So that’s my rationale. Once I get the system set up next week, I’ll be able to do some video blogs showing you how this all works in real life. Until then, if you’re considering Aviom, take a good, hard look at the M-48.

DIGiCo SD9 Review

We the SD9 in for a weekend before our SD8 arrived and several people have asked my impressions of it. I’ll tell you what I think of it in a minute, but first let’s go over some specs.


The SD9 is the smallest (currently) in the newer SD line from DIGiCo. The naming structure may be a bit backward; the SD7 is the big daddy, while the SD8 fills the middle ground. On the other hand, they’re in chronological order, so I guess it makes sense. The SD9 is capable of handling 40 input channels. That doesn’t seem like a lot until you read closer and discover that, just like it’s bigger brothers, each of those channels can be mono or stereo. So while it’s not the same as having 80 discreet channels, you can put 80 inputs into it. More than likely, what you’ll find is that having stereo channels anywhere on the board is a huge convenience. For inputs like piano, keys, video, iTunes, or CD, it’s nice to not tie up two channels-and more importantly on smaller-footprint boards-two faders. For the small to mid-sized church, this input count is probably sufficient.

On the output side of things, the SD9 follows in the footsteps of the SD7 and SD8, albeit on a smaller scale. There are a total of 17 groups or aux buses available, each of which can be mono or stereo; how you allocate them is up to you. For example, you could have 16 stereo aux mixes and 1 stereo group (you have to have at least 1 stereo group for main outputs); or 6 mono aux mixes, 6 stereo aux mixes, 2 mono groups and 3 stereo groups; or…well you get the idea. While it seems confusing at first, to me, it’s one of the best features of the console. You can configure it how you need it—which might be different from how I need it. With the SD9, you’re not locked into a fixed architecture. Reconfiguring the console takes just a few moments, and you’re ready to mix. You also have an 8×8 output matrix, the inputs of which can be anything; a group, an aux or a channel. Again, flexibility is the watchword here.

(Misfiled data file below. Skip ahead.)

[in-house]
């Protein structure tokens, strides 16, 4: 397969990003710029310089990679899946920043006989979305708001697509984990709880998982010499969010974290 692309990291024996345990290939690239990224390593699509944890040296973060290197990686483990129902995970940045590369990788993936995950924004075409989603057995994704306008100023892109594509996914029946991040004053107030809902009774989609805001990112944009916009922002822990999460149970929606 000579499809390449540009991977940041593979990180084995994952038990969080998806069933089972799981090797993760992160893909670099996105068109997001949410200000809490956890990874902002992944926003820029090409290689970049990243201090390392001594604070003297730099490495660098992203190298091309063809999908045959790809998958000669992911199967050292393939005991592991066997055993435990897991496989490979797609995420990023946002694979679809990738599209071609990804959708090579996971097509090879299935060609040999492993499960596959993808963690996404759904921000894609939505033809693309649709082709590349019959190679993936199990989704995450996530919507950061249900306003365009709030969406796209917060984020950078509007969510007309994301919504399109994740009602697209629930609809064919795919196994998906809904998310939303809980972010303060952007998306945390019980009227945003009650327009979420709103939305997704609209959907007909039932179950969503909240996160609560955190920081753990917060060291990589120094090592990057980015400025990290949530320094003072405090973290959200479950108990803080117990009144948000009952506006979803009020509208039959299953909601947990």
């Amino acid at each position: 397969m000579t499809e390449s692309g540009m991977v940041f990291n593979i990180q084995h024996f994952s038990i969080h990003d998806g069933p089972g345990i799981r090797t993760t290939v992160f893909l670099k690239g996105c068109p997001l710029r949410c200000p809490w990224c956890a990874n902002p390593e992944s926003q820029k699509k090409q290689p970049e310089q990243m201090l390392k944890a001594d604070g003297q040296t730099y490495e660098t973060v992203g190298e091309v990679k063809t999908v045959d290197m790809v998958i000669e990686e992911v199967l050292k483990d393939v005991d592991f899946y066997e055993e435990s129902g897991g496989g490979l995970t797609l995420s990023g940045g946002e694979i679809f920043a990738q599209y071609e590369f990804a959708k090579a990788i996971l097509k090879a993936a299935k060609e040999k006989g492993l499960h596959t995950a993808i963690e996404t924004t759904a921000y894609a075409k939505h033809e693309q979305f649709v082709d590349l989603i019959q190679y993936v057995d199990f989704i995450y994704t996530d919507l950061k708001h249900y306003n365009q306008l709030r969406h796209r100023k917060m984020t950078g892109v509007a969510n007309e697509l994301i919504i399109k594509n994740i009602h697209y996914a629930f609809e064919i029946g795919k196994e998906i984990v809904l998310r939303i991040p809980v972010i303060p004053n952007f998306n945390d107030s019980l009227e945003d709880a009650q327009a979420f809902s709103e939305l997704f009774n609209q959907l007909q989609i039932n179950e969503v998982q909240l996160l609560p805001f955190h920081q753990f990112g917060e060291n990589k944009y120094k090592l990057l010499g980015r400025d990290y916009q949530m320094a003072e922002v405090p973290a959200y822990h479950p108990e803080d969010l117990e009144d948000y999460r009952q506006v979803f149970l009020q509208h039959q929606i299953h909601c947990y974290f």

The standard SD9 configuration comes with a 32×8 rack; a new model called the D-Rack. Rather than connecting via MADI, it uses a single CAT5. There is an extra output slot on the rack, which can be filled with analog or AES outputs. It’s possible to combine two D-Racks using only CAT5, and using the MADI input on the console a MADI- or DIGI-Rack can also be connected making the pool of inputs an impressive 132. If you were mixing multiple bands at a festival, you could easily swap between inputs using snapshots, reloading shows, or even using the alternate inputs available on each channel strip. It’s also possible to connect using fiber.